The power of money

“Everybody needs money – that’s why they call it money!” exclaimed an exasperated Mickey Bergman in David Mamet’s lost 2001 classic, Heist.

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By  Imthishan Giado Published  September 21, 2008

“Everybody needs money – that’s why they call it money!” exclaimed an exasperated Mickey Bergman in David Mamet’s lost 2001 classic, Heist.

Bergman’s wounded reply was directed at a retired jewel thief who refused to partake in a soon-to-be messy bullion robbery, but I can imagine that more than a few CIOs in regional enterprises have expressed similar sentiments when faced with balky employees.

The problem is extraordinarily simple and yet enormously complicated. The region has finally managed to cultivate a small but growing amount of local talent who are capable of performing the entire spectrum of roles within the complex world of an IT department.

It’s something that the region’s education supremos have been working for decades through government-sponsored initiatives and it’s only now starting to bear fruit. In a part of the world where nearly every single external function – from pumping gas to cleaning the streets – is performed by an expatriate, a native who can perform the same tasks is worth his or her weight of gold.

And this is quite simply because such a phenomenon portends a future where enterprises doesn’t have to depend on imported talent but simply pluck the crème de la crème from the region’s finest universities to slip smoothly into the role of IT professionals. These young men and women should be trained – nurtured even – to be creative, independent and strong-willed, with the ultimate aim of being able to forge the long-term direction of organisations, without constantly referring to Europe or America’s IT playbook.

Except that this isn’t what happens. Nowhere close to it, in fact.

What actually occurs is that if an individual is recognised to have a strong aptitude for IT, they promptly get poached by the nearest government organisation, where they end up in a crack team of worker bees to slave away contentedly on a fat wage for the next 20 years.

Worse still, they might end up being promoted – which can lead to an inexperienced trainee being in charge of crucial IT decision making, responsible for allocating millions of dollars in budget and training a whole generation of IT professionals without the air miles to do so.

Think I’m being alarmist? As evidence, I need only refer to the subject of last month’s cover, Srood Sherif, CIO of the National Bank of Abu Dhabi who revealed some extremely disturbing facts about employee retention during our discussions.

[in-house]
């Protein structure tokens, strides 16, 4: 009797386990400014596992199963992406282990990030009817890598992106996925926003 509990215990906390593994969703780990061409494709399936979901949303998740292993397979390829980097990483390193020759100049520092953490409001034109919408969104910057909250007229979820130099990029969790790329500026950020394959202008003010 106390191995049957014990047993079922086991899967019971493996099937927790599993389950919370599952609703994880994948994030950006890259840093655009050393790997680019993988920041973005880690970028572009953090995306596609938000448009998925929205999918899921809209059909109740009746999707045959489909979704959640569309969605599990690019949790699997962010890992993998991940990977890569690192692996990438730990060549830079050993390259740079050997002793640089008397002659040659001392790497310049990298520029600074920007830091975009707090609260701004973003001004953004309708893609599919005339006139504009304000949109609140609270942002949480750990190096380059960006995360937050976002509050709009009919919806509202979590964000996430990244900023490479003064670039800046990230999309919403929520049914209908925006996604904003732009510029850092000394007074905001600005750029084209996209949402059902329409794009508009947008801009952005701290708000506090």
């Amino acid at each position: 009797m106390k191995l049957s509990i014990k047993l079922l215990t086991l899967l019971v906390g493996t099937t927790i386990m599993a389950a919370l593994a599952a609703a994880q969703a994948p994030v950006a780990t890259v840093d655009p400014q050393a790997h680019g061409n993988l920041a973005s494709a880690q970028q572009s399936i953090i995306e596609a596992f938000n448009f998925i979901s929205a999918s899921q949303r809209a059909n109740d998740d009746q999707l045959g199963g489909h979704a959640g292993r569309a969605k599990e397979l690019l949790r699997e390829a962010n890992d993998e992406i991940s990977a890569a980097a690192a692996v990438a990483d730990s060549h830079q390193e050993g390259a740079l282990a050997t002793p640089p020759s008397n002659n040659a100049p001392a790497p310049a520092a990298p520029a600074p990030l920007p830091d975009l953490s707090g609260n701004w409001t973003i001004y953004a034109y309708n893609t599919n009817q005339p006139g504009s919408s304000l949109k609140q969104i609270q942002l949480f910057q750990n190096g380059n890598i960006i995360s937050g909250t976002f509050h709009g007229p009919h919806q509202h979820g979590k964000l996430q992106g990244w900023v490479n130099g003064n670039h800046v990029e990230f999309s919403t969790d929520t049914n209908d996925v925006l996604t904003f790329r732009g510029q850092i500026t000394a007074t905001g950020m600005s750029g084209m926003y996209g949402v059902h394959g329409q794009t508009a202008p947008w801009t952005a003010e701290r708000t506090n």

First, his youngest trainees tend to last less than six months. Not because they’re inept, but rather because NBAD’s high standards ensure that only the best and brightest make it into his IT department – and then promptly get poached either directly by the government or one of the many quasi-government organisations in Abu Dhabi.

Second, they’re not leaving for a few dollars more. On the contrary, in their new jobs they’re easily drawing double the pay they received a trainee – that is, if they’re not the recipients of a titled position.

For Srood and CIOs of his ilk, it’s a ruthlessly no-win situation. Focus on cost cutting to meet restrictive 2008 budgets and long-standing employees will walk because their compensation isn’t at market level, while there’s no chance of attracting young talent that can eventually be molded into the correct positions.

On the other hand, invest in providing a quality working environment with the best equipment and understanding experienced managers and you’ll satisfy long-termers and attract top-notch talent – the latter of which is quickly headhunted to meet the desperate need in government firms for native IT professionals.

As Sherif noted, salaries have become a moving target and it’s simply impossible to keep raising compensation ad infinitum, as you’ll only end up causing long terms to leave – putting you in even more of a pickle.

In my opinion, Srood’s regional peers are the ones who should really be worried. If a bank as well funded as NBAD can’t match the packages available to local talent – what chance do lesser enterprises have? And what does this mean for efforts in the region to increase the non-expatriate content of their workforce?

Considering that GITEX Technology Week is just a few scant weeks away, I reckon CIOs will be nervously be looking at re-arranging their strategic initiatives for the rest of the year to compensate – and big technology purchases may well be accelerating right towards the bottom of the list.

Imthishan Giado is the deputy editor of Arabian Computer News.

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